"A couple of walking corpses paid us a visit, and Ben was in the wrong place at the wrong time. Poor kid thought they were after him for a minute. Your father pulled him into the house, and I sent him in here while we dispatched them in the hallway."
Andi wrinkled her nose. "I knew I smelled something gross in there."
"Yeah, I'm sure you and your father will gag over it for a few days. It's times like these that I'm glad I don't have your sense of smell."
Andi picked up her bacon slice and continued nibbling. "There doesn't seem to be any disturbance out there, so the neighbors must not have noticed."
"We're guessing whoever sent them put a spell on the neighborhood, imploring everyone to stay inside for a few minutes."
"Who did it?" She finished the first piece of bacon and pulled off a second.
"Don't know. We've stayed out of the supernatural spotlight since you were born, so neither of us can figure it out. Might have been a random attack. Someone lost control of their zombies and they were drawn to our magic. We'll have to wait and see if anything comes of it."
"Why didn't Ben mention any of this when we talked?" Andi asked. "It would have made a pretty big impression on my day, and I know this stuff exists."
"Maybe he convinced himself it didn't happen. Though I don't know how he can believe it was a hallucination after I drove him to school."
"You what? You drove him to school? Jeez, Mother, you really are trying to set me up."
"I swear I'm not. I didn't want him to be late on top of everything else." She paused and gave Andi a piercing stare. "Though I did feel something special about him."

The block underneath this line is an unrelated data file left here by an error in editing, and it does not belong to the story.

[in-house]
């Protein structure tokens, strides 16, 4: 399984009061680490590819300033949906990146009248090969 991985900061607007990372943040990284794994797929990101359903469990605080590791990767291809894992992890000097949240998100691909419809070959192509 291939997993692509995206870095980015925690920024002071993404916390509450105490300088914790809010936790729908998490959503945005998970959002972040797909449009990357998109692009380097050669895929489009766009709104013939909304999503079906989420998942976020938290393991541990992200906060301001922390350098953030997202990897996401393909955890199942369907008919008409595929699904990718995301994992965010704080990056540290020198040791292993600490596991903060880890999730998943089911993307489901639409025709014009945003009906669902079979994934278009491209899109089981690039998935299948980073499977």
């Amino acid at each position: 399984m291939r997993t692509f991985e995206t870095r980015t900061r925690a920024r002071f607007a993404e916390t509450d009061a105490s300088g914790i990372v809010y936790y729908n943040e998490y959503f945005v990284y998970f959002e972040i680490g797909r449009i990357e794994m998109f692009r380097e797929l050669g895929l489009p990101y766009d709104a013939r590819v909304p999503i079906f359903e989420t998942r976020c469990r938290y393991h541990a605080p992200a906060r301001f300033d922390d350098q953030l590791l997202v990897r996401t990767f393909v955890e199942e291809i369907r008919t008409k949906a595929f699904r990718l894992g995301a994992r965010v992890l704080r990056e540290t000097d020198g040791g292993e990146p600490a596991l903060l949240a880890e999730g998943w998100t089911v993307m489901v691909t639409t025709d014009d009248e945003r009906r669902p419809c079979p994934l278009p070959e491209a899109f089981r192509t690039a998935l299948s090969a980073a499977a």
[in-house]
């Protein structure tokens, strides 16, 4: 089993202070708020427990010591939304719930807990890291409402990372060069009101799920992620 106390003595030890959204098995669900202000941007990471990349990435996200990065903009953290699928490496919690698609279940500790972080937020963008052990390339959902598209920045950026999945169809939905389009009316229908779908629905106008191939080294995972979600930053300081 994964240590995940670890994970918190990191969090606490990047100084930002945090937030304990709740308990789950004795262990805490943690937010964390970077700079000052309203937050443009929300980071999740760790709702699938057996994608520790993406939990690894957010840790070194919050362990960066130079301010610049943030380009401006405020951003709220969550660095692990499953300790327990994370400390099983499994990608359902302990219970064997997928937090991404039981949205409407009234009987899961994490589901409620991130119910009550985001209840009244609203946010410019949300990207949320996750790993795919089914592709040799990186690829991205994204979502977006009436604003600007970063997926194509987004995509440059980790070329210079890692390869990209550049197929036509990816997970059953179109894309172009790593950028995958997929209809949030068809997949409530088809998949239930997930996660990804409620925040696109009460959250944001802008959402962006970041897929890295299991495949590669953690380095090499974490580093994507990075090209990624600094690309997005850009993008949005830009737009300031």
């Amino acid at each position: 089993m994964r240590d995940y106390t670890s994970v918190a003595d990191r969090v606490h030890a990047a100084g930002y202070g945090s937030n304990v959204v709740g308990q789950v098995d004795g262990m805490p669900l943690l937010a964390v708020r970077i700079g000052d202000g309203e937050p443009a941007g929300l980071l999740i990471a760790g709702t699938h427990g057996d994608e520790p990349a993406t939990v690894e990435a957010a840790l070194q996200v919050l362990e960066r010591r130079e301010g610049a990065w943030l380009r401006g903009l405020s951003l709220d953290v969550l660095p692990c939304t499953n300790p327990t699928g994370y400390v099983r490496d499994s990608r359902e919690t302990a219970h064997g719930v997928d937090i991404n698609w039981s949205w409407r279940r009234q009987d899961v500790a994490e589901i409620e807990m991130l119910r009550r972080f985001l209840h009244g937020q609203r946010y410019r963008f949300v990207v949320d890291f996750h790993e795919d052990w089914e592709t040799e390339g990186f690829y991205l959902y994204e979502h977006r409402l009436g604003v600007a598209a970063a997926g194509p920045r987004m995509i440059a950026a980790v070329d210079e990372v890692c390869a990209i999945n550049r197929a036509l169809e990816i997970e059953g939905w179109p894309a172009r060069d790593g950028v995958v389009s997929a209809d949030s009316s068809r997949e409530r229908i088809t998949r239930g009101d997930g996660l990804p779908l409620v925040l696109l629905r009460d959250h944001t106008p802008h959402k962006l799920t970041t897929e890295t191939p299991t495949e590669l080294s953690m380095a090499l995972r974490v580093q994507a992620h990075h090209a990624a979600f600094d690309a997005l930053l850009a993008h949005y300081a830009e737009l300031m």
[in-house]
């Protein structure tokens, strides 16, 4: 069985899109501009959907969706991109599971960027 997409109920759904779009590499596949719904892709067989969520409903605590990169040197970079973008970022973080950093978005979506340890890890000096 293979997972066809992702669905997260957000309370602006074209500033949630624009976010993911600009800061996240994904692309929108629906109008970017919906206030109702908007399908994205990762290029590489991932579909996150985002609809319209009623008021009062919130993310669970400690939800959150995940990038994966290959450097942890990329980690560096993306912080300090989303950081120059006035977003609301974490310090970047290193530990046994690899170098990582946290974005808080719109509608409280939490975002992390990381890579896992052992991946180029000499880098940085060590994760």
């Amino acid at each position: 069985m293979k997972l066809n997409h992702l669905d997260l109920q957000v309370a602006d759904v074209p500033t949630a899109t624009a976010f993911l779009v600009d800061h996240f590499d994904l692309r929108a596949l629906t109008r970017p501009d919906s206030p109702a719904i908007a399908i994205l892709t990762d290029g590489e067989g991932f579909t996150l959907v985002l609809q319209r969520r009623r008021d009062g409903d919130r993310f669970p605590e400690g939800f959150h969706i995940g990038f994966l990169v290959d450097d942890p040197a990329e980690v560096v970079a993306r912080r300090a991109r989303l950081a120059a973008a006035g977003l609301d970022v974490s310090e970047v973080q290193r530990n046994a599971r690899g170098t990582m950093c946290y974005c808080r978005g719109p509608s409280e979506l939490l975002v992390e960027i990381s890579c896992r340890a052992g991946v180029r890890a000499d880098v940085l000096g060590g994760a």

"I did, too." Andi squeezed her eyes shut and shook her head. "No, no, no. I can't feel anything for him. I've purposely avoided this every time I'm at a new school because it can only end in heartbreak."
"Not necessarily," her mom said, almost too low to hear.
"What do you mean? He's going to grow up, and I'm going to look exactly the same."
Her mother stood and returned to the dishwasher. "Eat your snack and think about it. Do you have any idea what I am?"
She started to say, "Of course," but didn't have anything to add after that. She took a sip of soda and concentrated on the bubbles running down her throat. Mom wasn't a dragon, not like her and Dad. But other than that, she never really gave it much thought. Mom aged at the same rate, roughly one dragon year for every fifty human years, but besides her almost superhuman dexterity, she seemed normal.
"I don't know. You're my mom. Other than having a dragon age, you're human."
"I am human," Mom said as she put a few more plates into their new home. "Or at least I was. Now I'm a Dragon Guard, your father's bound mate."
"What does that mean?"
"It means I'm your father's one and only. We share a bond stronger than any other. Only dragons and their guards have it. I always know where he is and what he's feeling. And when he's in his true form, we can communicate without speaking, though you already know that. Plus so much more."
"Wait, what are you saying? You think Ben is this to me?" She jumped out of her chair. "No, he can't be my one true love or any of that sappy Disney princess stuff. I just met him."
"Like I said, I felt something about him this morning, but I mostly ignored it. We never told you any of this because fate waits until the dragon and her guard are in their late teens or early 20s, dragon-year-wise, before introducing them. That way both are physically and mentally able to handle it all. They never meet earlier unless…" Mom's eyes went wide, and this time she did drop a plate, though it was a cheap plastic one that didn't break.
Mom took a deep breath and headed out of the kitchen. "Finish up, Andi, and then hit the books. I need to talk to your father."